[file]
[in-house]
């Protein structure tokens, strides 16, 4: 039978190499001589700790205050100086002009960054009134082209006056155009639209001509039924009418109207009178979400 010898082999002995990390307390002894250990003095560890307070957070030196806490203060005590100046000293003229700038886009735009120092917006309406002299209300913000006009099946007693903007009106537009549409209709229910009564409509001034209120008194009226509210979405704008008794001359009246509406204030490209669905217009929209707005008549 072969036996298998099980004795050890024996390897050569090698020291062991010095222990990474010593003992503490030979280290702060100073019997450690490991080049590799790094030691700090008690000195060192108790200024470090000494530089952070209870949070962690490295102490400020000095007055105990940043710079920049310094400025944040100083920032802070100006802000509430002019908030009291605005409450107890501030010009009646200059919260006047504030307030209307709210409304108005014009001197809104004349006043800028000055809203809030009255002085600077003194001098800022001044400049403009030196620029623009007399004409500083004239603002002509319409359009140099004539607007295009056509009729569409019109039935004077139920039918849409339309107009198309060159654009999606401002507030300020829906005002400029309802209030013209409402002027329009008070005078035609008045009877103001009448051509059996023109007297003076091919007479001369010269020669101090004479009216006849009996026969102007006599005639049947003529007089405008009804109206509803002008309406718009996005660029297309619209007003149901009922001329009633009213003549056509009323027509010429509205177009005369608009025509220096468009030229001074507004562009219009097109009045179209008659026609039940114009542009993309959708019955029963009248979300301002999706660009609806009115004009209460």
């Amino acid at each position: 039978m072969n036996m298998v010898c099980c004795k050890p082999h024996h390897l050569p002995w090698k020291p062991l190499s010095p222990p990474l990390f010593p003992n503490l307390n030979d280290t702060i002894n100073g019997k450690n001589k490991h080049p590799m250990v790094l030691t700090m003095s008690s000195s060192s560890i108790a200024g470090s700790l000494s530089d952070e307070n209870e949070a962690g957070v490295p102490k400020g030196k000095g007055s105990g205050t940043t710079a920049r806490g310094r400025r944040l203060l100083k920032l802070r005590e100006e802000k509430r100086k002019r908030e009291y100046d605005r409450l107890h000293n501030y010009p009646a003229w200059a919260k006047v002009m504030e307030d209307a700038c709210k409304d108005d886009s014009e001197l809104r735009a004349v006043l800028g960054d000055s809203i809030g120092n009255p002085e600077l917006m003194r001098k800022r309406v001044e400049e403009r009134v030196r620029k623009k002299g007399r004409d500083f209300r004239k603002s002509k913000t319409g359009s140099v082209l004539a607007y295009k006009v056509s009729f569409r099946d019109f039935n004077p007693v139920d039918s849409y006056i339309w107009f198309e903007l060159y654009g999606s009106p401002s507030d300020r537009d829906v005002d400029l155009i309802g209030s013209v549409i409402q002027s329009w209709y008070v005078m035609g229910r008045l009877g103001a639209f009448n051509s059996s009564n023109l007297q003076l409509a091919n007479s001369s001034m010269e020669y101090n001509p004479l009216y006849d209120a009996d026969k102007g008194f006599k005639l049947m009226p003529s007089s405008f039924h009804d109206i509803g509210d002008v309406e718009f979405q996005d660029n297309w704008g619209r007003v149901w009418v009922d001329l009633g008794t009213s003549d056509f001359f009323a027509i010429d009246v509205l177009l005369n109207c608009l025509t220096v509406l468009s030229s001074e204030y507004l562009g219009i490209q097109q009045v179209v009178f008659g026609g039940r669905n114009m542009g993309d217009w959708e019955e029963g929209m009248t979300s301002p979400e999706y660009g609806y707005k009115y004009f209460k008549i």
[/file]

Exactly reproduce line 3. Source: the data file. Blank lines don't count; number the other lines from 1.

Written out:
């Amino acid at each position: 039978m072969n036996m298998v010898c099980c004795k050890p082999h024996h390897l050569p002995w090698k020291p062991l190499s010095p222990p990474l990390f010593p003992n503490l307390n030979d280290t702060i002894n100073g019997k450690n001589k490991h080049p590799m250990v790094l030691t700090m003095s008690s000195s060192s560890i108790a200024g470090s700790l000494s530089d952070e307070n209870e949070a962690g957070v490295p102490k400020g030196k000095g007055s105990g205050t940043t710079a920049r806490g310094r400025r944040l203060l100083k920032l802070r005590e100006e802000k509430r100086k002019r908030e009291y100046d605005r409450l107890h000293n501030y010009p009646a003229w200059a919260k006047v002009m504030e307030d209307a700038c709210k409304d108005d886009s014009e001197l809104r735009a004349v006043l800028g960054d000055s809203i809030g120092n009255p002085e600077l917006m003194r001098k800022r309406v001044e400049e403009r009134v030196r620029k623009k002299g007399r004409d500083f209300r004239k603002s002509k913000t319409g359009s140099v082209l004539a607007y295009k006009v056509s009729f569409r099946d019109f039935n004077p007693v139920d039918s849409y006056i339309w107009f198309e903007l060159y654009g999606s009106p401002s507030d300020r537009d829906v005002d400029l155009i309802g209030s013209v549409i409402q002027s329009w209709y008070v005078m035609g229910r008045l009877g103001a639209f009448n051509s059996s009564n023109l007297q003076l409509a091919n007479s001369s001034m010269e020669y101090n001509p004479l009216y006849d209120a009996d026969k102007g008194f006599k005639l049947m009226p003529s007089s405008f039924h009804d109206i509803g509210d002008v309406e718009f979405q996005d660029n297309w704008g619209r007003v149901w009418v009922d001329l009633g008794t009213s003549d056509f001359f009323a027509i010429d009246v509205l177009l005369n109207c608009l025509t220096v509406l468009s030229s001074e204030y507004l562009g219009i490209q097109q009045v179209v009178f008659g026609g039940r669905n114009m542009g993309d217009w959708e019955e029963g929209m009248t979300s301002p979400e999706y660009g609806y707005k009115y004009f209460k008549i």